A team of researchers at the University of Sydney is hoping to increase the amount of soft plastic that’s recycled by developing a smart, automated robotic system that uses AI to sort recyclable waste.
In Australia, about 94 per cent of soft plastics such as cling wrap and plastic bags went to landfill in 2016–17, primarily because they are difficult to recycle. Because they easily get entangled in waste-separation machinery, leading to mechanical failure and contamination of other recyclable materials such as paper, current recycling methods rely on the manual sorting of soft plastics, an often repetitive and unsafe task.
‘The recycling robotic automation system will use artificial intelligence and computer vision to learn how to identify different forms of recycling waste, effectively learning how to “see” and “sort” waste, to create separate waste streams and maintain soft plastics’ purity so they can be recycled,’ said Professor Branka Vucetic, an Internet of Things (IoT) expert at the university.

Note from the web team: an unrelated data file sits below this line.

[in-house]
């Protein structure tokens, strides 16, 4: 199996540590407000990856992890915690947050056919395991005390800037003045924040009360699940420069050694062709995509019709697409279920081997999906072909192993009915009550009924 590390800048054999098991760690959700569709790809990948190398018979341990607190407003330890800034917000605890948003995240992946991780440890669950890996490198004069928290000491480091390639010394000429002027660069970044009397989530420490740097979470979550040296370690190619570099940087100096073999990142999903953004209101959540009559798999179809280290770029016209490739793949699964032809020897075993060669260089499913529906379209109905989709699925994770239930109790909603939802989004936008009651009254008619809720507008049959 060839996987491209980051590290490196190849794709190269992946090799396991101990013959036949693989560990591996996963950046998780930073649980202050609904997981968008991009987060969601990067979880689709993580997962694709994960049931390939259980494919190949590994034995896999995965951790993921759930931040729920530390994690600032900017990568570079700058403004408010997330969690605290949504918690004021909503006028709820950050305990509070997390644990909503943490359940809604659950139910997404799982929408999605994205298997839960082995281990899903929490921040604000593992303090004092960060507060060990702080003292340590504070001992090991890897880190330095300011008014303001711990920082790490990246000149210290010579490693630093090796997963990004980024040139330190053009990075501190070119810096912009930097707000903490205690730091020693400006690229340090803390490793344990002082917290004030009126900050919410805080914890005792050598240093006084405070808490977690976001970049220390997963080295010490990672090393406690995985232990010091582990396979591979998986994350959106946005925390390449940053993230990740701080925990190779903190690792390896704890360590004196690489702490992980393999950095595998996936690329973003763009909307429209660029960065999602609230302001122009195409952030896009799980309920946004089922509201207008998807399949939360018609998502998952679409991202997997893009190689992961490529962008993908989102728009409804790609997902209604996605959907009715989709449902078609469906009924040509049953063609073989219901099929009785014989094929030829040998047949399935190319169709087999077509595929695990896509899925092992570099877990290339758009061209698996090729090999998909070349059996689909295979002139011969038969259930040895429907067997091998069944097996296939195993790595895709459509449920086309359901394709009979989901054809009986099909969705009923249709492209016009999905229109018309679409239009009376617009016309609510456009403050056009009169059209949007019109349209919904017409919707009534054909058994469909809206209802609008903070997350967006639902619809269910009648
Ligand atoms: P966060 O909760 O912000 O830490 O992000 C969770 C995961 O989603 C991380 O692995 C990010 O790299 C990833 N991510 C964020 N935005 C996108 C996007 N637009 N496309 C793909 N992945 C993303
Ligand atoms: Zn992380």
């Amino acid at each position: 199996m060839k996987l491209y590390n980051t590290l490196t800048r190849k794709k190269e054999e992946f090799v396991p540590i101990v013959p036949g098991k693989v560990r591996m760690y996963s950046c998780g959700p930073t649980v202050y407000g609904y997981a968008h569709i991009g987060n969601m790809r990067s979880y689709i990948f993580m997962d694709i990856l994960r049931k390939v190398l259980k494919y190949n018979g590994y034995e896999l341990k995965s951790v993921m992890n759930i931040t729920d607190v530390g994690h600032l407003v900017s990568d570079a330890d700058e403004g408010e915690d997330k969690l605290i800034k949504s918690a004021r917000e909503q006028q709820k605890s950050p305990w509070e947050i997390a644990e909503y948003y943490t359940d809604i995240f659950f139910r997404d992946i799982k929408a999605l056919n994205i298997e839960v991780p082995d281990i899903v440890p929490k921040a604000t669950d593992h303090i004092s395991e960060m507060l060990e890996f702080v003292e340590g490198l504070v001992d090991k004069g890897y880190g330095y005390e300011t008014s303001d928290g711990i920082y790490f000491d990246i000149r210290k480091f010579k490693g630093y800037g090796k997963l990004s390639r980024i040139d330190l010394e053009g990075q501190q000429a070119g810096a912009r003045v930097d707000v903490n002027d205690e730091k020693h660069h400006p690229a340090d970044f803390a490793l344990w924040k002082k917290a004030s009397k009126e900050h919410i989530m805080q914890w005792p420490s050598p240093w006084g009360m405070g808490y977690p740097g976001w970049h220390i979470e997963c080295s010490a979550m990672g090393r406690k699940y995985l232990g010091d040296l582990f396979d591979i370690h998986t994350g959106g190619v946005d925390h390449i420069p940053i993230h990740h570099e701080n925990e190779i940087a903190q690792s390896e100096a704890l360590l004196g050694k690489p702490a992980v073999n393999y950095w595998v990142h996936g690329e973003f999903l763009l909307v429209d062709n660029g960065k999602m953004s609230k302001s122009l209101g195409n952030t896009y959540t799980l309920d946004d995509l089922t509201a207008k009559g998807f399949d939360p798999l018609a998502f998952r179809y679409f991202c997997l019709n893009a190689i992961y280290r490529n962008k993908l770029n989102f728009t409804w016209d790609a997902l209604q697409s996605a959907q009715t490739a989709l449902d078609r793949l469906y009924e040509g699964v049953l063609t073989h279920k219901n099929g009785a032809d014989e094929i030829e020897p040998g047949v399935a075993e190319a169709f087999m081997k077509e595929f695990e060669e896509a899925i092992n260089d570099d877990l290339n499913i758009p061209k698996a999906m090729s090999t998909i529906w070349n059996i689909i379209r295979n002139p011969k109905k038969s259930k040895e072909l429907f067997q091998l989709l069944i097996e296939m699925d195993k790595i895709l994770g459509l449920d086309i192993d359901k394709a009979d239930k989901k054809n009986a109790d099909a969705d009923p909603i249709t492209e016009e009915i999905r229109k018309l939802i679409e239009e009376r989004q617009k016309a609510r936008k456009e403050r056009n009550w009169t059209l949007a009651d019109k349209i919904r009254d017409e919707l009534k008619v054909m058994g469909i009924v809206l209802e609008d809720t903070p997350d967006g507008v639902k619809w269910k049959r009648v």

‘Soft plastics are a big contributor to landfill and have long been a challenge for the circular economy and waste management sector as they have lacked an adequate and safe sorting method. Using the latest IoT techniques, we have created a custom robot to solve this issue,’ said Professor Yonghui Li.
The system will be integrated into a material-recovery facility run by waste-management company IQ Renew as part of an Australian initiative known as CurbCycle, which involves the household collection of recyclables that have been segregated into different bags.
‘Not only does our project divert household soft plastics from going to landfill, by creating a solution for the collection and sorting of waste with our industry and research partners, we’re also creating a sustainable supply chain that takes rubbish from households to end markets,’ said Associate Professor Wanli Ouyang. ‘The robot will identify “CurbyTagged” bags and differentiate sources of plastic, separating soft plastics from the fully co-mingled recyclables.’
Once they have been separated from other waste, the soft plastics will be used for a variety of purposes, including advanced recycling into oils and other valuable chemicals.
The researchers are now working with a number of waste-management companies to develop the system.